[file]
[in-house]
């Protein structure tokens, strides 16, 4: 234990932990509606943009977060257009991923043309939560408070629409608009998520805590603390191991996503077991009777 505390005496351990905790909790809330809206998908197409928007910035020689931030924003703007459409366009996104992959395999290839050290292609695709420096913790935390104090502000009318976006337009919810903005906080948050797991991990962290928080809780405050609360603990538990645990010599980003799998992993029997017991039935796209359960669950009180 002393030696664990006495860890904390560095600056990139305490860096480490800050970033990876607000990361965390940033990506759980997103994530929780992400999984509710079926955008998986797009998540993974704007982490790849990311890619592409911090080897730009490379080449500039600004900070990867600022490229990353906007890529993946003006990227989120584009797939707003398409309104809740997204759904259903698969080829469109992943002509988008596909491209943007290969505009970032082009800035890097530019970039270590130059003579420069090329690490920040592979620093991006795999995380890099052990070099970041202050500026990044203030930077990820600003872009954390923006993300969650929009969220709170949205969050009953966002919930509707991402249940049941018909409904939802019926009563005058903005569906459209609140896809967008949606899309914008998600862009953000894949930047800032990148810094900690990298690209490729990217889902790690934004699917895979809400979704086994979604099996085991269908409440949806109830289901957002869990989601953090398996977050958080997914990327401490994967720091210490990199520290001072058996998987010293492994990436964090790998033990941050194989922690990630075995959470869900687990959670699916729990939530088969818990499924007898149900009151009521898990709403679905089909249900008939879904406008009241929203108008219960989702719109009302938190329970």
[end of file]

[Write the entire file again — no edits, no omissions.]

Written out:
[in-house]
């Protein structure tokens, strides 16, 4: 234990932990509606943009977060257009991923043309939560408070629409608009998520805590603390191991996503077991009777 505390005496351990905790909790809330809206998908197409928007910035020689931030924003703007459409366009996104992959395999290839050290292609695709420096913790935390104090502000009318976006337009919810903005906080948050797991991990962290928080809780405050609360603990538990645990010599980003799998992993029997017991039935796209359960669950009180 002393030696664990006495860890904390560095600056990139305490860096480490800050970033990876607000990361965390940033990506759980997103994530929780992400999984509710079926955008998986797009998540993974704007982490790849990311890619592409911090080897730009490379080449500039600004900070990867600022490229990353906007890529993946003006990227989120584009797939707003398409309104809740997204759904259903698969080829469109992943002509988008596909491209943007290969505009970032082009800035890097530019970039270590130059003579420069090329690490920040592979620093991006795999995380890099052990070099970041202050500026990044203030930077990820600003872009954390923006993300969650929009969220709170949205969050009953966002919930509707991402249940049941018909409904939802019926009563005058903005569906459209609140896809967008949606899309914008998600862009953000894949930047800032990148810094900690990298690209490729990217889902790690934004699917895979809400979704086994979604099996085991269908409440949806109830289901957002869990989601953090398996977050958080997914990327401490994967720091210490990199520290001072058996998987010293492994990436964090790998033990941050194989922690990630075995959470869900687990959670699916729990939530088969818990499924007898149900009151009521898990709403679905089909249900008939879904406008009241929203108008219960989702719109009302938190329970």